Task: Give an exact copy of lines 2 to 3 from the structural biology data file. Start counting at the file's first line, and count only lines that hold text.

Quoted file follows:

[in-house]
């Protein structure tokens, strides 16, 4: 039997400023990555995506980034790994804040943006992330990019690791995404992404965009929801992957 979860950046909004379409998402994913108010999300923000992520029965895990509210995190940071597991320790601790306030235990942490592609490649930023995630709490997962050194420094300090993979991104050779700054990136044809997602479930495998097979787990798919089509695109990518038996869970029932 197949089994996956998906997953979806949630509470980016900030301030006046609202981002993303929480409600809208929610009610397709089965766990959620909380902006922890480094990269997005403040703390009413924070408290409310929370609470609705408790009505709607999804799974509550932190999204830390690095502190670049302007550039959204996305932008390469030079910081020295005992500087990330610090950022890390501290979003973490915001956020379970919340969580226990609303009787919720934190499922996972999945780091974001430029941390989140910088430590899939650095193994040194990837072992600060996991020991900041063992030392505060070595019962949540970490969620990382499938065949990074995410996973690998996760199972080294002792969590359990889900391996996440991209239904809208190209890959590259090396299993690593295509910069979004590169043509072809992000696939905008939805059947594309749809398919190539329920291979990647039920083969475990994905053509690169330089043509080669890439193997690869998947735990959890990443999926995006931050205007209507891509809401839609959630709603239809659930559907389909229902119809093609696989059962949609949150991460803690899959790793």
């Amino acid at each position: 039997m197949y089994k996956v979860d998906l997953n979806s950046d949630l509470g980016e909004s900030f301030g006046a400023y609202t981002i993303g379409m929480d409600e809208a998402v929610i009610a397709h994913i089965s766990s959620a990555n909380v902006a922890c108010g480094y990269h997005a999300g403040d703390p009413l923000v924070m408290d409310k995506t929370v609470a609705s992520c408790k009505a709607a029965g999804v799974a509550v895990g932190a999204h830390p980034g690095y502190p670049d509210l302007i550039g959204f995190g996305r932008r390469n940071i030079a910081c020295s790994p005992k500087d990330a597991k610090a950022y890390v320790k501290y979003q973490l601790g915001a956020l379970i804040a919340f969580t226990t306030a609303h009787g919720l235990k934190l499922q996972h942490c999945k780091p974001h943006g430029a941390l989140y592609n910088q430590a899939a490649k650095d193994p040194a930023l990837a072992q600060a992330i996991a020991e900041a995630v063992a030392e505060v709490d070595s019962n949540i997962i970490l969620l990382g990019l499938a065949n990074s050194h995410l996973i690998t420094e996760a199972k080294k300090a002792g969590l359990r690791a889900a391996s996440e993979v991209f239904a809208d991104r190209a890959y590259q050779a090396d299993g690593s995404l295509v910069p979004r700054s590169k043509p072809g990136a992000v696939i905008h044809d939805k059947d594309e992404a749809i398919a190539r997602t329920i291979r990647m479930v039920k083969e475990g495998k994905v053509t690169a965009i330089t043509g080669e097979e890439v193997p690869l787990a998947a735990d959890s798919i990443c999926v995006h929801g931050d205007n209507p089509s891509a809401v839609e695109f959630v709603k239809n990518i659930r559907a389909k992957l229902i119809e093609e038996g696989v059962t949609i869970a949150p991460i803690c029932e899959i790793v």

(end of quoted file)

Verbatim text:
């Protein structure tokens, strides 16, 4: 039997400023990555995506980034790994804040943006992330990019690791995404992404965009929801992957 979860950046909004379409998402994913108010999300923000992520029965895990509210995190940071597991320790601790306030235990942490592609490649930023995630709490997962050194420094300090993979991104050779700054990136044809997602479930495998097979787990798919089509695109990518038996869970029932 197949089994996956998906997953979806949630509470980016900030301030006046609202981002993303929480409600809208929610009610397709089965766990959620909380902006922890480094990269997005403040703390009413924070408290409310929370609470609705408790009505709607999804799974509550932190999204830390690095502190670049302007550039959204996305932008390469030079910081020295005992500087990330610090950022890390501290979003973490915001956020379970919340969580226990609303009787919720934190499922996972999945780091974001430029941390989140910088430590899939650095193994040194990837072992600060996991020991900041063992030392505060070595019962949540970490969620990382499938065949990074995410996973690998996760199972080294002792969590359990889900391996996440991209239904809208190209890959590259090396299993690593295509910069979004590169043509072809992000696939905008939805059947594309749809398919190539329920291979990647039920083969475990994905053509690169330089043509080669890439193997690869998947735990959890990443999926995006931050205007209507891509809401839609959630709603239809659930559907389909229902119809093609696989059962949609949150991460803690899959790793």
């Amino acid at each position: 039997m197949y089994k996956v979860d998906l997953n979806s950046d949630l509470g980016e909004s900030f301030g006046a400023y609202t981002i993303g379409m929480d409600e809208a998402v929610i009610a397709h994913i089965s766990s959620a990555n909380v902006a922890c108010g480094y990269h997005a999300g403040d703390p009413l923000v924070m408290d409310k995506t929370v609470a609705s992520c408790k009505a709607a029965g999804v799974a509550v895990g932190a999204h830390p980034g690095y502190p670049d509210l302007i550039g959204f995190g996305r932008r390469n940071i030079a910081c020295s790994p005992k500087d990330a597991k610090a950022y890390v320790k501290y979003q973490l601790g915001a956020l379970i804040a919340f969580t226990t306030a609303h009787g919720l235990k934190l499922q996972h942490c999945k780091p974001h943006g430029a941390l989140y592609n910088q430590a899939a490649k650095d193994p040194a930023l990837a072992q600060a992330i996991a020991e900041a995630v063992a030392e505060v709490d070595s019962n949540i997962i970490l969620l990382g990019l499938a065949n990074s050194h995410l996973i690998t420094e996760a199972k080294k300090a002792g969590l359990r690791a889900a391996s996440e993979v991209f239904a809208d991104r190209a890959y590259q050779a090396d299993g690593s995404l295509v910069p979004r700054s590169k043509p072809g990136a992000v696939i905008h044809d939805k059947d594309e992404a749809i398919a190539r997602t329920i291979r990647m479930v039920k083969e475990g495998k994905v053509t690169a965009i330089t043509g080669e097979e890439v193997p690869l787990a998947a735990d959890s798919i990443c999926v995006h929801g931050d205007n209507p089509s891509a809401v839609e695109f959630v709603k239809n990518i659930r559907a389909k992957l229902i119809e093609e038996g696989v059962t949609i869970a949150p991460i803690c029932e899959i790793v």